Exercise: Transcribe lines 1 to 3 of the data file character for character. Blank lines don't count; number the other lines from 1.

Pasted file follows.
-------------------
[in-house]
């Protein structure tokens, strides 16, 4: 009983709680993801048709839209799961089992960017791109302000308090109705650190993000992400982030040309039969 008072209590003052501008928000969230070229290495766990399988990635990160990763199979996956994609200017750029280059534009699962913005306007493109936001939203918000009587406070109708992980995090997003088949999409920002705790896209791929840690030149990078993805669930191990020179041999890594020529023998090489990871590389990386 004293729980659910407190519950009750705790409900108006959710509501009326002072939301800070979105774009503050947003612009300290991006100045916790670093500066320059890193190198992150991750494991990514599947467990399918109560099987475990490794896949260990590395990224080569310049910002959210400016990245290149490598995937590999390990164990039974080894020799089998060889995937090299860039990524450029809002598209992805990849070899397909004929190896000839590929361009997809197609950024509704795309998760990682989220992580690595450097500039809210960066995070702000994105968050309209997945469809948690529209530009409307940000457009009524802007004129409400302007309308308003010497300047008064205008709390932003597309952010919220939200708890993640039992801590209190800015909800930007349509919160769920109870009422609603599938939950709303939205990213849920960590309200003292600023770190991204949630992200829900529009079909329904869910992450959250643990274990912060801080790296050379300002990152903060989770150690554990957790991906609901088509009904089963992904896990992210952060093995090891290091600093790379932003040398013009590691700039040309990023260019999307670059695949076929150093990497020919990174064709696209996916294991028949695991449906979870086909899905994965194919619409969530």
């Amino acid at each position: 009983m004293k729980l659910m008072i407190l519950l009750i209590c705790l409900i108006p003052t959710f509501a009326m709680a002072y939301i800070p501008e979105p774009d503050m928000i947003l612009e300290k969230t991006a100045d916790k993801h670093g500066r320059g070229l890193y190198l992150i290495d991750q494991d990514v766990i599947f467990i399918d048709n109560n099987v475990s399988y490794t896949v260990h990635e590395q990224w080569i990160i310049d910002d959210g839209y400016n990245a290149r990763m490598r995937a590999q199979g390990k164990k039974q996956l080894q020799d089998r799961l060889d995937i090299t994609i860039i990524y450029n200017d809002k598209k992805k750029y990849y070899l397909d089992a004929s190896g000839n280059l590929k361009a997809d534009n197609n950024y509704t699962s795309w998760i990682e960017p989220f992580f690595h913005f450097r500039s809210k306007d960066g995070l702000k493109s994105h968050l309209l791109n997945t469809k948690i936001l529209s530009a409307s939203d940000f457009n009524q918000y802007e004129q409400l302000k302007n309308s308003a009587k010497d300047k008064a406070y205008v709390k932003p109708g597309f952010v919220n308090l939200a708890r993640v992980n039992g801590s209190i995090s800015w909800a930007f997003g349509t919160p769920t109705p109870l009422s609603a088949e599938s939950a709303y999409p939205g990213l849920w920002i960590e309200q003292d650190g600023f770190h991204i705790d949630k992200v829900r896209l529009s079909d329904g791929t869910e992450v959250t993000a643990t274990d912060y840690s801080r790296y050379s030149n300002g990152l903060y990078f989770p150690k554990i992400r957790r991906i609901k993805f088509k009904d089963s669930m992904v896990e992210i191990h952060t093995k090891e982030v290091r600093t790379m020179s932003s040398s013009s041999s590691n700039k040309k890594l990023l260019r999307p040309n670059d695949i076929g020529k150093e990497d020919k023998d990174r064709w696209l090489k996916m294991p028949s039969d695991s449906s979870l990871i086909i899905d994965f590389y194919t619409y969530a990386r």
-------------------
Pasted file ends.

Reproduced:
[in-house]
């Protein structure tokens, strides 16, 4: 009983709680993801048709839209799961089992960017791109302000308090109705650190993000992400982030040309039969 008072209590003052501008928000969230070229290495766990399988990635990160990763199979996956994609200017750029280059534009699962913005306007493109936001939203918000009587406070109708992980995090997003088949999409920002705790896209791929840690030149990078993805669930191990020179041999890594020529023998090489990871590389990386 004293729980659910407190519950009750705790409900108006959710509501009326002072939301800070979105774009503050947003612009300290991006100045916790670093500066320059890193190198992150991750494991990514599947467990399918109560099987475990490794896949260990590395990224080569310049910002959210400016990245290149490598995937590999390990164990039974080894020799089998060889995937090299860039990524450029809002598209992805990849070899397909004929190896000839590929361009997809197609950024509704795309998760990682989220992580690595450097500039809210960066995070702000994105968050309209997945469809948690529209530009409307940000457009009524802007004129409400302007309308308003010497300047008064205008709390932003597309952010919220939200708890993640039992801590209190800015909800930007349509919160769920109870009422609603599938939950709303939205990213849920960590309200003292600023770190991204949630992200829900529009079909329904869910992450959250643990274990912060801080790296050379300002990152903060989770150690554990957790991906609901088509009904089963992904896990992210952060093995090891290091600093790379932003040398013009590691700039040309990023260019999307670059695949076929150093990497020919990174064709696209996916294991028949695991449906979870086909899905994965194919619409969530």
């Amino acid at each position: 009983m004293k729980l659910m008072i407190l519950l009750i209590c705790l409900i108006p003052t959710f509501a009326m709680a002072y939301i800070p501008e979105p774009d503050m928000i947003l612009e300290k969230t991006a100045d916790k993801h670093g500066r320059g070229l890193y190198l992150i290495d991750q494991d990514v766990i599947f467990i399918d048709n109560n099987v475990s399988y490794t896949v260990h990635e590395q990224w080569i990160i310049d910002d959210g839209y400016n990245a290149r990763m490598r995937a590999q199979g390990k164990k039974q996956l080894q020799d089998r799961l060889d995937i090299t994609i860039i990524y450029n200017d809002k598209k992805k750029y990849y070899l397909d089992a004929s190896g000839n280059l590929k361009a997809d534009n197609n950024y509704t699962s795309w998760i990682e960017p989220f992580f690595h913005f450097r500039s809210k306007d960066g995070l702000k493109s994105h968050l309209l791109n997945t469809k948690i936001l529209s530009a409307s939203d940000f457009n009524q918000y802007e004129q409400l302000k302007n309308s308003a009587k010497d300047k008064a406070y205008v709390k932003p109708g597309f952010v919220n308090l939200a708890r993640v992980n039992g801590s209190i995090s800015w909800a930007f997003g349509t919160p769920t109705p109870l009422s609603a088949e599938s939950a709303y999409p939205g990213l849920w920002i960590e309200q003292d650190g600023f770190h991204i705790d949630k992200v829900r896209l529009s079909d329904g791929t869910e992450v959250t993000a643990t274990d912060y840690s801080r790296y050379s030149n300002g990152l903060y990078f989770p150690k554990i992400r957790r991906i609901k993805f088509k009904d089963s669930m992904v896990e992210i191990h952060t093995k090891e982030v290091r600093t790379m020179s932003s040398s013009s041999s590691n700039k040309k890594l990023l260019r999307p040309n670059d695949i076929g020529k150093e990497d020919k023998d990174r064709w696209l090489k996916m294991p028949s039969d695991s449906s979870l990871i086909i899905d994965f590389y194919t619409y969530a990386r």